Also, if you run the following command you will see that the version has changed to Standard Edition:

SELECT @@VERSION


Also, if you run the following command you will see that the version has changed to Standard Edition

Install SQL Server Patches

In this example, you will also notice that the build number has changed from 11.0.3000.0 to 11.0.2100.60 so I will need to install the correct patches to bring this server back to 11.0.3000.0.

(11.0.3000.0 is SQL Server 2012 SP1)

Download the correct patches and install on the server before doing anything else.

Once the patches are installed check the server to make sure it's at the same build number as it was before.

Copy System Databases

Shutdown the SQL Server service and copy the master, model and msdb database files (.mdf and .ldf) from the location you saved them in to the new location for the new install.

Copy System Databases


Shutdown the SQL Server service and copy the master, model and msdb database files

Start SQL Server

After copying the system files to the new location you can start SQL Server again:

After copying the system files to the new location you can start SQL Server again

Once SQL Server comes back online, you should see all the databases, logins, jobs, etc. back to normal:

Once SQL Server comes back online, you should see all the databases, logins, jobs, etc. back to normal
Next Steps
  • The example I showed was downgrading Enterprise to Standard, however, this should work in any downgrade scenario
  • Starting in SQL Server 2008, Microsoft added an "Edition Upgrade" wizard to help with upgrading editions. You can view more information from this tip.


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About the author
MSSQLTips author Brady Upton Brady Upton is a Database Administrator and SharePoint superstar in Nashville, TN.

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Wednesday, November 29, 2017 - 3:55:27 AM - Barak Back To Top

great article, simple and works like a magic!


Tuesday, September 19, 2017 - 4:31:31 AM - Monwa Back To Top

Hi There

 

Thank you for the above mentioned tips to downgrade from enterprise to standard. However, i have an issue with the new install - "Instance name already in use.To continue specify a unique instance name".  Since you recommended to keep the same instance name as the old one.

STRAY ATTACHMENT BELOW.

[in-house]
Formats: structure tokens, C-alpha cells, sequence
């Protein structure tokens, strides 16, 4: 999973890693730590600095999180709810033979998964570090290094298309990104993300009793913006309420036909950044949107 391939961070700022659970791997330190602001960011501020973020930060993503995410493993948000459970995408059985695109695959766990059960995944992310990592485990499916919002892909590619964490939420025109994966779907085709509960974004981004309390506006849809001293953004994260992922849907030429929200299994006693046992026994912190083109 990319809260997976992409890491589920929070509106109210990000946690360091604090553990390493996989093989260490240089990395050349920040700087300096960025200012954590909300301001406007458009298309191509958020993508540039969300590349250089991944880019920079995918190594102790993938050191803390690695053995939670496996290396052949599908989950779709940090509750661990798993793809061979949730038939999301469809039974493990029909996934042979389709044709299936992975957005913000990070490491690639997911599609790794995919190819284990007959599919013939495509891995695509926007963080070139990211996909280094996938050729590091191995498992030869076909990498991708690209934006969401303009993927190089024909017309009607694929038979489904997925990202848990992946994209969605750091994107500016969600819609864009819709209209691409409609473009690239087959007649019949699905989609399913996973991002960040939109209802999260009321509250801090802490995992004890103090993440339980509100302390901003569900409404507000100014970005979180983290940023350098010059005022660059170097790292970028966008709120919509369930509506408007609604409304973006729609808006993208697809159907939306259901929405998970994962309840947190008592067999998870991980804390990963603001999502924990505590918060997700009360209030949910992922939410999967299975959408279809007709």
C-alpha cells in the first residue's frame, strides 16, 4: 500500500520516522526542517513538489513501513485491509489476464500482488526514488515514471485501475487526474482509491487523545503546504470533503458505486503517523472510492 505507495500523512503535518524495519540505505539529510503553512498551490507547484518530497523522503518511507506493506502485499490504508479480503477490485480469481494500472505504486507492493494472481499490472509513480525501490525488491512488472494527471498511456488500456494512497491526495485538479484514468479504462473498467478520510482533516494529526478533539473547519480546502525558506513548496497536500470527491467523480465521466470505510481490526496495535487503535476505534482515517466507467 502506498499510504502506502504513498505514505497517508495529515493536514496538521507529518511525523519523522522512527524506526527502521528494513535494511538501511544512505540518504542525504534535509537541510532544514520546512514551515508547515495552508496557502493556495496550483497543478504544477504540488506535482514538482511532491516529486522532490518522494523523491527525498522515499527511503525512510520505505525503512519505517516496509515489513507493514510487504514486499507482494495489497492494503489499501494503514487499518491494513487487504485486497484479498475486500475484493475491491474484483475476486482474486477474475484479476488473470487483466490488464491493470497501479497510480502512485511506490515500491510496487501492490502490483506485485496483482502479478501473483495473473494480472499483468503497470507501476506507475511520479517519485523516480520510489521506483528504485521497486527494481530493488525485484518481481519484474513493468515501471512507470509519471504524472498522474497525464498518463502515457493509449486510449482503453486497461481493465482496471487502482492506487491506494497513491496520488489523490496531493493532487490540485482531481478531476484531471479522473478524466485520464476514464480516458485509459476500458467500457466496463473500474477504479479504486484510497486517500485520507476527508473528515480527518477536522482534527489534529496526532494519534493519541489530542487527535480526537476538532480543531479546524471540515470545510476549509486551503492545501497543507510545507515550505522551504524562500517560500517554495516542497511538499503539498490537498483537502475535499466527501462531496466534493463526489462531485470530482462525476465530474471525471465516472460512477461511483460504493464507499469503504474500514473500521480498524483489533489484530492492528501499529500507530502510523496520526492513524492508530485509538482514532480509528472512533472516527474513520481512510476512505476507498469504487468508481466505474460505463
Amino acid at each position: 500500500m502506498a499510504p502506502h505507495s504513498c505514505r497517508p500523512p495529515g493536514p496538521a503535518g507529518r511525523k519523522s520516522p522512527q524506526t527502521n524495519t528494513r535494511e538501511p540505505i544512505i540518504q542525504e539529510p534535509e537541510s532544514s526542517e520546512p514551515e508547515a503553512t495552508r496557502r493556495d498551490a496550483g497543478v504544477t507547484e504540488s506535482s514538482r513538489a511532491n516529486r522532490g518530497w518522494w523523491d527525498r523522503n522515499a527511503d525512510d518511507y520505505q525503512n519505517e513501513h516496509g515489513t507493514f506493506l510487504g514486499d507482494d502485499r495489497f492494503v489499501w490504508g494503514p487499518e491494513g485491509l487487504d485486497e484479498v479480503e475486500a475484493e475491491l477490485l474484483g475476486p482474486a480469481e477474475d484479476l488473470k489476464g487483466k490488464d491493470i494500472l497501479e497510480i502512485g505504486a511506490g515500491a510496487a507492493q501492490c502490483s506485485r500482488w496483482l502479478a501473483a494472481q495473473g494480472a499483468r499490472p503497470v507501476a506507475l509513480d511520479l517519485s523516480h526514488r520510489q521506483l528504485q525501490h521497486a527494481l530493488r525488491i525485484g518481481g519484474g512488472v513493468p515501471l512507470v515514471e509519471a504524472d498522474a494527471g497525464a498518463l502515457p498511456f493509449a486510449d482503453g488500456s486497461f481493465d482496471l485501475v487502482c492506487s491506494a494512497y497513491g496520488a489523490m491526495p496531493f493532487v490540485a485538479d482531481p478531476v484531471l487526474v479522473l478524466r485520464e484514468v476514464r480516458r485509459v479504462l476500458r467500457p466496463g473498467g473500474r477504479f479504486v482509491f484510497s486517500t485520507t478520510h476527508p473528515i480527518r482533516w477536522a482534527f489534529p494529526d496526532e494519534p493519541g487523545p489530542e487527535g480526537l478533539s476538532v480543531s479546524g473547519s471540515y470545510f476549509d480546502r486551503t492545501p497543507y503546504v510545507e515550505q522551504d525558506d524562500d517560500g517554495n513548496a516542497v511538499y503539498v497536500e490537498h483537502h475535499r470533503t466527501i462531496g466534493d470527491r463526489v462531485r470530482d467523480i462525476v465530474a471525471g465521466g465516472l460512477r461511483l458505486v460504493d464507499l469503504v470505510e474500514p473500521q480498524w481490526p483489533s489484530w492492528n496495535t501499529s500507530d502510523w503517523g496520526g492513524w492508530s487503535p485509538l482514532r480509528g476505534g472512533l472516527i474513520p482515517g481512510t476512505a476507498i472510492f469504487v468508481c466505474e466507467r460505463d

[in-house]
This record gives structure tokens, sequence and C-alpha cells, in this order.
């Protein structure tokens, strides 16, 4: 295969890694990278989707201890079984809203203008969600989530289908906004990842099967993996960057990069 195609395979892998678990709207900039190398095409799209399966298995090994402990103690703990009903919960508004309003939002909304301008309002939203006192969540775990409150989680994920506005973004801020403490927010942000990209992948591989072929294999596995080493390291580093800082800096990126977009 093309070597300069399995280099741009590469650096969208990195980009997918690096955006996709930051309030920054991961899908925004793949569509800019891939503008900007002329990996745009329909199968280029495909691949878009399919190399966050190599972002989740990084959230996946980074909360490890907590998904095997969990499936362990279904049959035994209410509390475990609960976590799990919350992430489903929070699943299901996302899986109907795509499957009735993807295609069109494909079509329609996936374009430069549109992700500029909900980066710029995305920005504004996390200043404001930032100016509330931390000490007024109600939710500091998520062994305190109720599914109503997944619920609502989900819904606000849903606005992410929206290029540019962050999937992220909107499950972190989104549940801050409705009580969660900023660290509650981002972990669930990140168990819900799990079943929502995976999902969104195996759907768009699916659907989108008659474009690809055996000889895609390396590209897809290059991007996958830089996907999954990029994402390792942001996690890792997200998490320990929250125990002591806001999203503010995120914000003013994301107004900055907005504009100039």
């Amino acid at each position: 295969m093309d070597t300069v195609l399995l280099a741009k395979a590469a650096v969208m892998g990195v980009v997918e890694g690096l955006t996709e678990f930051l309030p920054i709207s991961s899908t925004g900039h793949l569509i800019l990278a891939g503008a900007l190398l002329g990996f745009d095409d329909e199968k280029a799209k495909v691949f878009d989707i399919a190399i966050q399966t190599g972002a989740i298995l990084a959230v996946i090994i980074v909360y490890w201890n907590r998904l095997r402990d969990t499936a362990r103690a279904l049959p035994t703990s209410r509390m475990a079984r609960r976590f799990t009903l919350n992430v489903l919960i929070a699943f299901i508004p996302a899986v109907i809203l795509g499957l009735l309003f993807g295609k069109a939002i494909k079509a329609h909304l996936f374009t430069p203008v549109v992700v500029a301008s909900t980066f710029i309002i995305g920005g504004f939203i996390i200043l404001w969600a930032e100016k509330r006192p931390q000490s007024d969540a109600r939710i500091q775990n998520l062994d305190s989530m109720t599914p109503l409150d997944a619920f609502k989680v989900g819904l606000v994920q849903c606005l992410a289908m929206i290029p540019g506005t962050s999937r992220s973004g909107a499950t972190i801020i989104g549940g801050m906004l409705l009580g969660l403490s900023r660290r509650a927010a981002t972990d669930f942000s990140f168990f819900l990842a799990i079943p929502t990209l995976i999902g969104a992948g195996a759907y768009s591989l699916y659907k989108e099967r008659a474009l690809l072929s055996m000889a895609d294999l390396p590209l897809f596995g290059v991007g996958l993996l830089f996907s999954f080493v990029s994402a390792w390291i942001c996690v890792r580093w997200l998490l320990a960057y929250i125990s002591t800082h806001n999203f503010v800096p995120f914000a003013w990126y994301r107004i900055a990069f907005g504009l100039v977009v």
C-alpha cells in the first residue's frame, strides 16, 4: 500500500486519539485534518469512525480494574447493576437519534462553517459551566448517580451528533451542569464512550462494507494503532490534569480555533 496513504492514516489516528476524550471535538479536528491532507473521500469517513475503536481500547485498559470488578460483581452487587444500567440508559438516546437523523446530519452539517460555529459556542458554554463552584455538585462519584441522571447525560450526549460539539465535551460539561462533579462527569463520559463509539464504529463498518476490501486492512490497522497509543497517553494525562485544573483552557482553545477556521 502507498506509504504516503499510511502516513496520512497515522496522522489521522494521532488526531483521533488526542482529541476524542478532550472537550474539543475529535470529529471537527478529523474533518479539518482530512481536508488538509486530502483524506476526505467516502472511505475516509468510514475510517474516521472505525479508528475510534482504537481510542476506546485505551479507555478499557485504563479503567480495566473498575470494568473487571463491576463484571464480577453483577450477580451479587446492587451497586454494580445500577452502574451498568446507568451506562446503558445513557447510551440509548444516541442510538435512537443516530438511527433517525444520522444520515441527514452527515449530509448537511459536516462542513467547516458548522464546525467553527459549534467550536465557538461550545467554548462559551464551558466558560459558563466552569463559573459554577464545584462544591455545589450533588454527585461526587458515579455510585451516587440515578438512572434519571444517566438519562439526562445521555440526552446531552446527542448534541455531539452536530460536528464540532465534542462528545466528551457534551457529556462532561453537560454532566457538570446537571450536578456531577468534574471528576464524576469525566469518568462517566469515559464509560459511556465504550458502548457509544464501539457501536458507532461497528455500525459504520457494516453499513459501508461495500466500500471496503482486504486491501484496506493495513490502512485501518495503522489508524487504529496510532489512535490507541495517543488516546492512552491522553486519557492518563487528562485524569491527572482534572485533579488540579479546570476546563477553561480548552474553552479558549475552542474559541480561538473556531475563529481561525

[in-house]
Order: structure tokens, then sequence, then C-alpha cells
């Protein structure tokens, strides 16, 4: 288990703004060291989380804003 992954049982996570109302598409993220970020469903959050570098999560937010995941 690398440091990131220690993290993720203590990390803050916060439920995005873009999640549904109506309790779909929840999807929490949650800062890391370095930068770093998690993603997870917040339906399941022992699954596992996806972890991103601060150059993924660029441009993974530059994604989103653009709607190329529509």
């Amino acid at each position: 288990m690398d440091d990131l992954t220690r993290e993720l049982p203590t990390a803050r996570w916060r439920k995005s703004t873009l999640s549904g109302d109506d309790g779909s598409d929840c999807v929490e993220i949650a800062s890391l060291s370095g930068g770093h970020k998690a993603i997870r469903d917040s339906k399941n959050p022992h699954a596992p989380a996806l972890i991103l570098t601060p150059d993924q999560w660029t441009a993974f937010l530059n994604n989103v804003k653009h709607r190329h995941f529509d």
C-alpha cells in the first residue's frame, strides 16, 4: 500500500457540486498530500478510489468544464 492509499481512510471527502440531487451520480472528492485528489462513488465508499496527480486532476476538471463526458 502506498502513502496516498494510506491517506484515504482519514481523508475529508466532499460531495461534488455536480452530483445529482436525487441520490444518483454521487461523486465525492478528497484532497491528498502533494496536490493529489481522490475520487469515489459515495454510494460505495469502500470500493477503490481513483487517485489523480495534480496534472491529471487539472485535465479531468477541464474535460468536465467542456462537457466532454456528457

Thursday, April 13, 2017 - 12:42:26 AM - Charlie Arehart Back To Top

Thanks, but you never say here what "The Jonathan Kehayias approach" is, and the link is just to his blog, not a particlar post.

If there may be a means to do such a downgrade without an uninstall/reinstall, even if "risky", I'm interested to hear what it may be and would be willing to give it a shot in a VM. Thanks.


Monday, February 27, 2017 - 3:55:43 PM - Ylann Back To Top

 Worked Perfectly! easy to follow, great job!

 

downgraded from 2012 standard to Express

 

Thanks!

 


Wednesday, December 21, 2016 - 8:01:56 AM - Julian Cook Back To Top

thank's this worked for me,  I found that it helped to use this as part of an upgrade process so I was going from 2008 to 2016, then I could download enterprise and developer editions at the same time and know that they were both the same versions, I upgraded the server to 2016 then did the downgrade to developer.

 

I did at first try patching and it seemed to work however I was unable to use Microsoft.SqlServer.Types assembly, I was not sure what the fault was 

 

 


Friday, December 02, 2016 - 4:46:19 PM - Tad Osborn Back To Top

Worked perfect.  Thank you! 


Thursday, November 10, 2016 - 8:30:50 AM - David Taylor Back To Top

Legend! This worked a treat and I have very limited SQL experience. Thanks a lot! 

 


Sunday, November 06, 2016 - 9:46:26 AM - Matthew Back To Top

Hi Brady,